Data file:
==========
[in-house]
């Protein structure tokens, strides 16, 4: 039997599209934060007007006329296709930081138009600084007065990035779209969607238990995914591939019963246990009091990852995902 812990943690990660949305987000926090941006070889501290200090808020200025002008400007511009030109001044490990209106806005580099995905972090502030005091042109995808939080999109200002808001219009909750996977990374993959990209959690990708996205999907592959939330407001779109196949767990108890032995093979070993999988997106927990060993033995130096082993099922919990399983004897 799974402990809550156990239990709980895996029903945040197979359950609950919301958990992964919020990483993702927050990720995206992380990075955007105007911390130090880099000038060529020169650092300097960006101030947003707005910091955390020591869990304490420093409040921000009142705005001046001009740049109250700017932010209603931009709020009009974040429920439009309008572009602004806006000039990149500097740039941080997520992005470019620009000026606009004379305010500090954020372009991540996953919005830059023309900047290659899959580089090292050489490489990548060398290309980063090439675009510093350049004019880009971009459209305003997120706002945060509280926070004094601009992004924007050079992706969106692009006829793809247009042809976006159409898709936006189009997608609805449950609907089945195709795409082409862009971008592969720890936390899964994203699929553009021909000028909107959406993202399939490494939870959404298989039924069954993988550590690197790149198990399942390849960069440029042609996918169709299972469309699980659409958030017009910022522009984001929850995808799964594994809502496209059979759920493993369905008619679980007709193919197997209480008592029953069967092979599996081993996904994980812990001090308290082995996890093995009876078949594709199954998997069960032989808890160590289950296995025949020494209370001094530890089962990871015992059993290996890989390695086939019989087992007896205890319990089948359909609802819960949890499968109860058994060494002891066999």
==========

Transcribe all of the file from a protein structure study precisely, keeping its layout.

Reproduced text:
[in-house]
């Protein structure tokens, strides 16, 4: 039997599209934060007007006329296709930081138009600084007065990035779209969607238990995914591939019963246990009091990852995902 812990943690990660949305987000926090941006070889501290200090808020200025002008400007511009030109001044490990209106806005580099995905972090502030005091042109995808939080999109200002808001219009909750996977990374993959990209959690990708996205999907592959939330407001779109196949767990108890032995093979070993999988997106927990060993033995130096082993099922919990399983004897 799974402990809550156990239990709980895996029903945040197979359950609950919301958990992964919020990483993702927050990720995206992380990075955007105007911390130090880099000038060529020169650092300097960006101030947003707005910091955390020591869990304490420093409040921000009142705005001046001009740049109250700017932010209603931009709020009009974040429920439009309008572009602004806006000039990149500097740039941080997520992005470019620009000026606009004379305010500090954020372009991540996953919005830059023309900047290659899959580089090292050489490489990548060398290309980063090439675009510093350049004019880009971009459209305003997120706002945060509280926070004094601009992004924007050079992706969106692009006829793809247009042809976006159409898709936006189009997608609805449950609907089945195709795409082409862009971008592969720890936390899964994203699929553009021909000028909107959406993202399939490494939870959404298989039924069954993988550590690197790149198990399942390849960069440029042609996918169709299972469309699980659409958030017009910022522009984001929850995808799964594994809502496209059979759920493993369905008619679980007709193919197997209480008592029953069967092979599996081993996904994980812990001090308290082995996890093995009876078949594709199954998997069960032989808890160590289950296995025949020494209370001094530890089962990871015992059993290996890989390695086939019989087992007896205890319990089948359909609802819960949890499968109860058994060494002891066999």